is the ID grass greener? (aka reality check)

hello all,

i’ve been teetering on the edge of switching careers for too long and need to figure this out.

i have been wishing i had majored in ID instead of Architecture for years and it’s reached a head (i graduated 10 years ago).

my current work life is spent drafting at a computer - and that’s pretty much it. i’m really confident i would love doing an Associate degree program for ID - and love product design, environments and human factor research, etc. i’d be better suited to ID vs Arch and have just been trying to make it work for years. It isn’t - pretty much over architecture (have worked in big and small firms, public residential, retail, healthcare, etc.).

BUT! is the grass greener or no? i don’t know anyone in ID to ask about the realities of the field. will i spend tons of cash and attend school for 2 years only to end up spending day after day locked to my computer monitor? as in, no drawing, never getting out there in the world and trying out products, etc.? cause i already get paid to do that. hoping to hear something affirming:)


I suppose the answer is “it depends”.

Do some people sit at a monitor and spend most of their day pumping CAD or some other product related deliverables? Yes.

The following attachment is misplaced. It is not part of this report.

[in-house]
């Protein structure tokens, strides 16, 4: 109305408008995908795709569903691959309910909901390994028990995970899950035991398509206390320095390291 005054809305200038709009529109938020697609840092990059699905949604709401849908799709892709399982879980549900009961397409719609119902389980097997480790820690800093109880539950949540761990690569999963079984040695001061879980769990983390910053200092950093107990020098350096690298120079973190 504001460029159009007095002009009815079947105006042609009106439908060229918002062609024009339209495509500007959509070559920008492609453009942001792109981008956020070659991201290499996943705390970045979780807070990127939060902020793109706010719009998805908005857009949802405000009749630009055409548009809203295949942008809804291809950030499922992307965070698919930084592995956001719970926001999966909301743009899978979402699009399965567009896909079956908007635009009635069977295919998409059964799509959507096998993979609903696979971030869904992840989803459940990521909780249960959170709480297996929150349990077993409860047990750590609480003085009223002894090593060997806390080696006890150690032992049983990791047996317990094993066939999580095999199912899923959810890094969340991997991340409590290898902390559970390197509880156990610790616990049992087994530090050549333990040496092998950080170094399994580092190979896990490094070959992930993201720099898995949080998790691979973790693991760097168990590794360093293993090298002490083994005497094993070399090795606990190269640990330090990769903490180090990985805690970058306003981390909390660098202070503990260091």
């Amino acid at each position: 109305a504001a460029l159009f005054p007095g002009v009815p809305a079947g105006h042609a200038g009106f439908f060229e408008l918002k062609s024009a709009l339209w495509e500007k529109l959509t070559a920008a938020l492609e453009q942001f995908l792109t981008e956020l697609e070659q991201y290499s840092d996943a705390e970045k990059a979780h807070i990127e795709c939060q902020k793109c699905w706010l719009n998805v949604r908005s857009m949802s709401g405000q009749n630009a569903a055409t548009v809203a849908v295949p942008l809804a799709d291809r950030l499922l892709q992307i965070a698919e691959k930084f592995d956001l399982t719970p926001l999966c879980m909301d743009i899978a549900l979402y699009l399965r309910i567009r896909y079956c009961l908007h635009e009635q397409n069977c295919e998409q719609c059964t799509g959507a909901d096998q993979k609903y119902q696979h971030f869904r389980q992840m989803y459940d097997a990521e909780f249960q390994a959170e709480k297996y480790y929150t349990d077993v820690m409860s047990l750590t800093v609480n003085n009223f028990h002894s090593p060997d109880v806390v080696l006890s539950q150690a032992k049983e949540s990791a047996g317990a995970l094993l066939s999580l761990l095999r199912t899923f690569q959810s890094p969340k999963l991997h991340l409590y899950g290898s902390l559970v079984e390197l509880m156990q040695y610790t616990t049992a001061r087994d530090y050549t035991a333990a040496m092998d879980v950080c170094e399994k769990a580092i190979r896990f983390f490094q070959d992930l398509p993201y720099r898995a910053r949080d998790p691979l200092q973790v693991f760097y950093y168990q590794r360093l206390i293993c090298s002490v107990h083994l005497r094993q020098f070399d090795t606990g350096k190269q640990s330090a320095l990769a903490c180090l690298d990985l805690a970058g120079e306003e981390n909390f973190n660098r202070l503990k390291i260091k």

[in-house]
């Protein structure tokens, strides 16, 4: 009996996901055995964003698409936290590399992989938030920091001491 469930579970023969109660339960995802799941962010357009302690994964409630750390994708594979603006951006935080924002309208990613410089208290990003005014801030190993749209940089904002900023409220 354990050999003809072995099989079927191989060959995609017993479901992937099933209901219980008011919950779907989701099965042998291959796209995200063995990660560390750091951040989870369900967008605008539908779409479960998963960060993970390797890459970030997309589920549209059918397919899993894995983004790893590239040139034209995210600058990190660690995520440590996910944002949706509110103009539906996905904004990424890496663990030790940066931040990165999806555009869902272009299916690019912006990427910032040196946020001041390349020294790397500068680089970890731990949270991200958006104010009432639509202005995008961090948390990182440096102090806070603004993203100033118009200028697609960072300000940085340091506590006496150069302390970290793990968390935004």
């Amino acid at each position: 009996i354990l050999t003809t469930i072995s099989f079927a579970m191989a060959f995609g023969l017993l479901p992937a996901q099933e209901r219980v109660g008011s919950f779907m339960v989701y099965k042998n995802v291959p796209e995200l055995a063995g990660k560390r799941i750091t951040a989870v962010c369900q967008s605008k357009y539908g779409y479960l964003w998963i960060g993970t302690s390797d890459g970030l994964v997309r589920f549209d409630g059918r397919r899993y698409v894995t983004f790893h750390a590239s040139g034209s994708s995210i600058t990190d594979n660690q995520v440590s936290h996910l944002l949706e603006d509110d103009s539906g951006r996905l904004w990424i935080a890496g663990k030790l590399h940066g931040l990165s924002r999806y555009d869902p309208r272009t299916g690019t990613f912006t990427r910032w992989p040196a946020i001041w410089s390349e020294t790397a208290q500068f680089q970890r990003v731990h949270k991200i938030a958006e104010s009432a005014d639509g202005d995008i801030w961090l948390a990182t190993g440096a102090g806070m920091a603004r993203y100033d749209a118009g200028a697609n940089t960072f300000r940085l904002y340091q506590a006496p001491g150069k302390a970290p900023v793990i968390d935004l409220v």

Could you probably find a job in architecture that was more hands on then your current employer? Yes.

There are always going to be new opportunities out there. If you think the problem is in your field, then I’d say make the switch. But I know plenty of happily employed architects, so maybe you just haven’t found an employer that is the right fit? You say you’ve been at a lot of firms, so it sounds like you know the answer to that already but I figured I’d point it out again.

If you love design then go for it. You might be able to get a masters in ID, not sure if there are any associate level programs around.

thank you for your reply - much appreciated!

i agree that there is variety in the arch field and perhaps i could stay the course and find new opportunities when the jobs are there. i think that i am simply realizing that perhaps it’s just a poor fit for me. i’ve tried to be “into it” because i have the degree and feel i should use it, but i’m just not able to rally.

i am attracted to the scope and scale of product design - researching what’s out there and how to make something work better for users and clients. more so than drafting redlines/other peoples work and picking out vinyl flooring.